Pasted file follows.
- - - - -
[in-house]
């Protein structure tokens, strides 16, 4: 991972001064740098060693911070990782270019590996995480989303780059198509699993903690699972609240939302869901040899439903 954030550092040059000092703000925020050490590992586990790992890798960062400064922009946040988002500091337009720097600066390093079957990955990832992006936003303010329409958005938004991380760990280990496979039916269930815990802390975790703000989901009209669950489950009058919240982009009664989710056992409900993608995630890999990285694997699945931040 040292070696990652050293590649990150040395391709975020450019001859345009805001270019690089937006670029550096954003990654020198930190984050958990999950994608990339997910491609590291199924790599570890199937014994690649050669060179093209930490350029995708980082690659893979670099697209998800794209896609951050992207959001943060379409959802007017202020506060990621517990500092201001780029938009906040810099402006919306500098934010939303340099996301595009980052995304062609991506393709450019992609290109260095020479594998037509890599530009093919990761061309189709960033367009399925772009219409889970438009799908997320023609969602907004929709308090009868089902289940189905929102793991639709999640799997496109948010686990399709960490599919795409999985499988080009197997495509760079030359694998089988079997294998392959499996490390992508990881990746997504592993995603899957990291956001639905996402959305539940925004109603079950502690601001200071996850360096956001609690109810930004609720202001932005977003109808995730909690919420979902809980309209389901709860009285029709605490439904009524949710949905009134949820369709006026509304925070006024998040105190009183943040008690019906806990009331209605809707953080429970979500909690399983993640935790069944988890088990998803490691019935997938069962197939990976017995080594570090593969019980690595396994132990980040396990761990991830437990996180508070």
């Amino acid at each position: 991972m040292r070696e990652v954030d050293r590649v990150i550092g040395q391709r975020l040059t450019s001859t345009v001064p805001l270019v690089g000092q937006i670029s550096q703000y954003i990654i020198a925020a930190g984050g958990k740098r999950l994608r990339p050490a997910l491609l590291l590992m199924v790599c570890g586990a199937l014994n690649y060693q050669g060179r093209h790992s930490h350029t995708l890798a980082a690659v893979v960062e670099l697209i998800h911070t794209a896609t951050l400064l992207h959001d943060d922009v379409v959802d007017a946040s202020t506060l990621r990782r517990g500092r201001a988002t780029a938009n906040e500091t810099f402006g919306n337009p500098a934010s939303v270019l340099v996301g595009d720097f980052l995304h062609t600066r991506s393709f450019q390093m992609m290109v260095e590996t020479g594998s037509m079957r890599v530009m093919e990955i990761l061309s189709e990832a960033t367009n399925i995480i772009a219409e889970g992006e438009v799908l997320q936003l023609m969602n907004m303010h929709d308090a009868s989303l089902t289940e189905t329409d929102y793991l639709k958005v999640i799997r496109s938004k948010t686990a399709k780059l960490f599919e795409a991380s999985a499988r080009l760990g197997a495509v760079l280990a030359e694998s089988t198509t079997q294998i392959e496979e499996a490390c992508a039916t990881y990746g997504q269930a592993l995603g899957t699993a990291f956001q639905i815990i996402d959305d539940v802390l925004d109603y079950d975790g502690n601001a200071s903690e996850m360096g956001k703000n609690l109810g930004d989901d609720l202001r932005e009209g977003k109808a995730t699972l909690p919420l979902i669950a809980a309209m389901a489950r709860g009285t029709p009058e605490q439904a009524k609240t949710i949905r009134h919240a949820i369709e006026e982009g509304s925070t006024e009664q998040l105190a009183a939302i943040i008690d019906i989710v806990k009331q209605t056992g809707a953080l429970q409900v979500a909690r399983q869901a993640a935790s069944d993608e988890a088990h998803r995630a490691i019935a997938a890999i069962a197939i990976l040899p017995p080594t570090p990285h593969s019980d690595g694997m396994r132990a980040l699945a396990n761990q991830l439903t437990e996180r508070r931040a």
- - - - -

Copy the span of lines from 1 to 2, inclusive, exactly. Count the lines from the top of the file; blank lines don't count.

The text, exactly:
[in-house]
């Protein structure tokens, strides 16, 4: 991972001064740098060693911070990782270019590996995480989303780059198509699993903690699972609240939302869901040899439903 954030550092040059000092703000925020050490590992586990790992890798960062400064922009946040988002500091337009720097600066390093079957990955990832992006936003303010329409958005938004991380760990280990496979039916269930815990802390975790703000989901009209669950489950009058919240982009009664989710056992409900993608995630890999990285694997699945931040 040292070696990652050293590649990150040395391709975020450019001859345009805001270019690089937006670029550096954003990654020198930190984050958990999950994608990339997910491609590291199924790599570890199937014994690649050669060179093209930490350029995708980082690659893979670099697209998800794209896609951050992207959001943060379409959802007017202020506060990621517990500092201001780029938009906040810099402006919306500098934010939303340099996301595009980052995304062609991506393709450019992609290109260095020479594998037509890599530009093919990761061309189709960033367009399925772009219409889970438009799908997320023609969602907004929709308090009868089902289940189905929102793991639709999640799997496109948010686990399709960490599919795409999985499988080009197997495509760079030359694998089988079997294998392959499996490390992508990881990746997504592993995603899957990291956001639905996402959305539940925004109603079950502690601001200071996850360096956001609690109810930004609720202001932005977003109808995730909690919420979902809980309209389901709860009285029709605490439904009524949710949905009134949820369709006026509304925070006024998040105190009183943040008690019906806990009331209605809707953080429970979500909690399983993640935790069944988890088990998803490691019935997938069962197939990976017995080594570090593969019980690595396994132990980040396990761990991830437990996180508070």